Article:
When synchronizing through the eSync, use the following steps for configuring the sync settings in Motive. This will allow both systems to be triggered simultaneously with reference to the master synchronization device.
IMPORTANT NOTE: For this synchronization setup to work properly, the Bertec amplifier firmware must be updated to its most recent version (above June 2016 release). Contact Bertec for instructions on updating the firmware.
Before you start recording, you may want to validate that the camera and force plate data are in sync. There are some tests you can do to examine this.
The first method is to record dropping a retroreflective ball/marker onto the platform few times. The bouncing ball produces a sharp transition when it hits the surface of the platform, and it makes the data more obvious for validating the synchronization. Alternately, you can attach a marker on a tip of the foot and step on and off the force plate. Make sure that your toe — closest to the marker — strikes the platform first, otherwise the data will seem off even when it is not. You can then compare when the motion capture data says the ball or foot made contact with the force plate to when the force plate says it made contact. ↑
The following is an example of validating both good and bad synchronizations using these methods:
First of all, it is important to note that without a master synchronization device, recording for the camera system and the force plates will not be triggered precisely at the same time. Also, for longer takes the sampling timing of mocap data and the force plate data will eventually deviate from each other. If you want your system to be timed perfectly, we recommend synchronizing through the eSync 2.
If you are using an Ethernet system without an eSync, ignore the synchronization configuration options. From the Cameras Pane, make sure that that the force plate sampling rate is a multiple of the tracking frames per second (e.g. 100 Hz and 1000 Hz). Motive will alert you if the sampling rates of cameras and force plates disagree. When the force plate sampling rate is not set to an integer multiple of the camera frame rate, force plate data may record improperly and cause an error.
Also note that this mode will introduce a gradual drift between the two data sets, and the offset will be increasingly significant for longer recordings. To zero out the drift, the ReSynch feature can be used. Right-click on force plates from either the Devices pane or the perspective view, and select Resynch from the context menu to realign the sampling timing of both systems.
Note: Bertec digital force plates can collect data up to a maximum of 1000 Hz sampling rate.
To view and confirm the live force plate data, open the editor from the Timeline Pane. Then, open the Project Pane (or Cameras Pane) and select one of the force plates. A list of available channels will appear under each force plate instance. Here, you can confirm that your force plates are working properly. Select Fx, Fy, Fz, Mx, My, or Mz channels to view the live force plate data from the timeline. Multiple channels can be displayed at once. Both reconstructed markers and force plate channels can be selected to display two different plots on the timeline. In live sampling, the force plot will be sub-sampled when plotted along with trajectory data, but all of the recorded samples will be fully resolved in the playback mode.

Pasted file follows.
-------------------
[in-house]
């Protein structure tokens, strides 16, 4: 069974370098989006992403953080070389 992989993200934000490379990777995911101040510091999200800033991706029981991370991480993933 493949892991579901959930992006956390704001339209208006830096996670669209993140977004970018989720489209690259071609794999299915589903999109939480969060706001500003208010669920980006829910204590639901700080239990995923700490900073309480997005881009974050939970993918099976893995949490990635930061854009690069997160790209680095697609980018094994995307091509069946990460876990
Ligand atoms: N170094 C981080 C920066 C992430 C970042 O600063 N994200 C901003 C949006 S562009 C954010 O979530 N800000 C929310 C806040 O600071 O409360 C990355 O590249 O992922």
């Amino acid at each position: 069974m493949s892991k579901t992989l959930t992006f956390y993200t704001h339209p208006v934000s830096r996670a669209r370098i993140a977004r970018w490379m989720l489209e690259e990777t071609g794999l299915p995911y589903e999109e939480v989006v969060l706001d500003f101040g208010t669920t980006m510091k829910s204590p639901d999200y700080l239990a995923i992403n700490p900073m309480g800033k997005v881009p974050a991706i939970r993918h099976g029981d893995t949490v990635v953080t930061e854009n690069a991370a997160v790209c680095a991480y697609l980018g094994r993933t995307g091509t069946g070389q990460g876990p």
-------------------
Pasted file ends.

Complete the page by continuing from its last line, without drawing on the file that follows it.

If you wish to double check the force plate position calibration, you may create a long trackable rigid body and use it to apply force against force plate. If the force plate location is precisely calibrated in Motive, the force vector will go right through the rigid body.
When playing back a Take with force plate data, integrated devices will appear under the assets group in the Project pane. When a force plate is selected, available channels will be listed at the bottom of the pane. You can select data channels and respective signals will be graphed in the Timeline pane, as shown in the image below.
We recommend the following programs for analyzing exported data in biomechanics applications:
From Motive, you can export the tracking and force plate data into C3D files. Exported C3D files can then be imported into a biomechanics analysis and visualization software for further processing. See the Data Export or Data Export: C3D page for more information about C3D export in Motive. Note that the coordinate system used in Motive (y-up right-handed) may be different from the convention used in the biomechanics analysis software.
Since Motive uses a different coordinate system than the system used in common biomechanics applications, it is necessary to modify the coordinate axis to a compatible convention in the C3D exporter settings. For biomechanics applications using z-up right-handed convention (e.g. Visual3D, MotionMonitor), the following changes must be made under the custom axis.
This will convert the coordinate axis of the exported data so that the x-axis represents the anteroposterior axis (left/right), the y-axis represents the mediolateral axis (front/back), and the z-axis represents the longitudinal axis (up/down).
Note: For Motive 1.10, Y axis must be converted to positive Z instead, this issue has been fixed on Motive 1.10.1 and above.
To stream tracking data along with the force plate data, open the Data Streaming Pane and check the Broadcast Frame Data, and make sure that you are not streaming over the camera network. Read more about streaming from the Data Streaming workflow page.
Motive can stream the tracking data and the force plate data into various applications — including Matlab — using NatNet Streaming protocol. Find more about NatNet streaming from the User's Guide included in the download.
For streaming into Visual3D, set the Visual3D Compatible setting to true from the Data Streaming pane. Real-time streaming into Visual3D uses Visual3DServer plugin provided by C-Motion. For more information on the Visual3DServer, refer to the C-Motion Documentation Wiki: http://www.c-motion.com/v3dwiki/index.php/Visual3DServer_Overview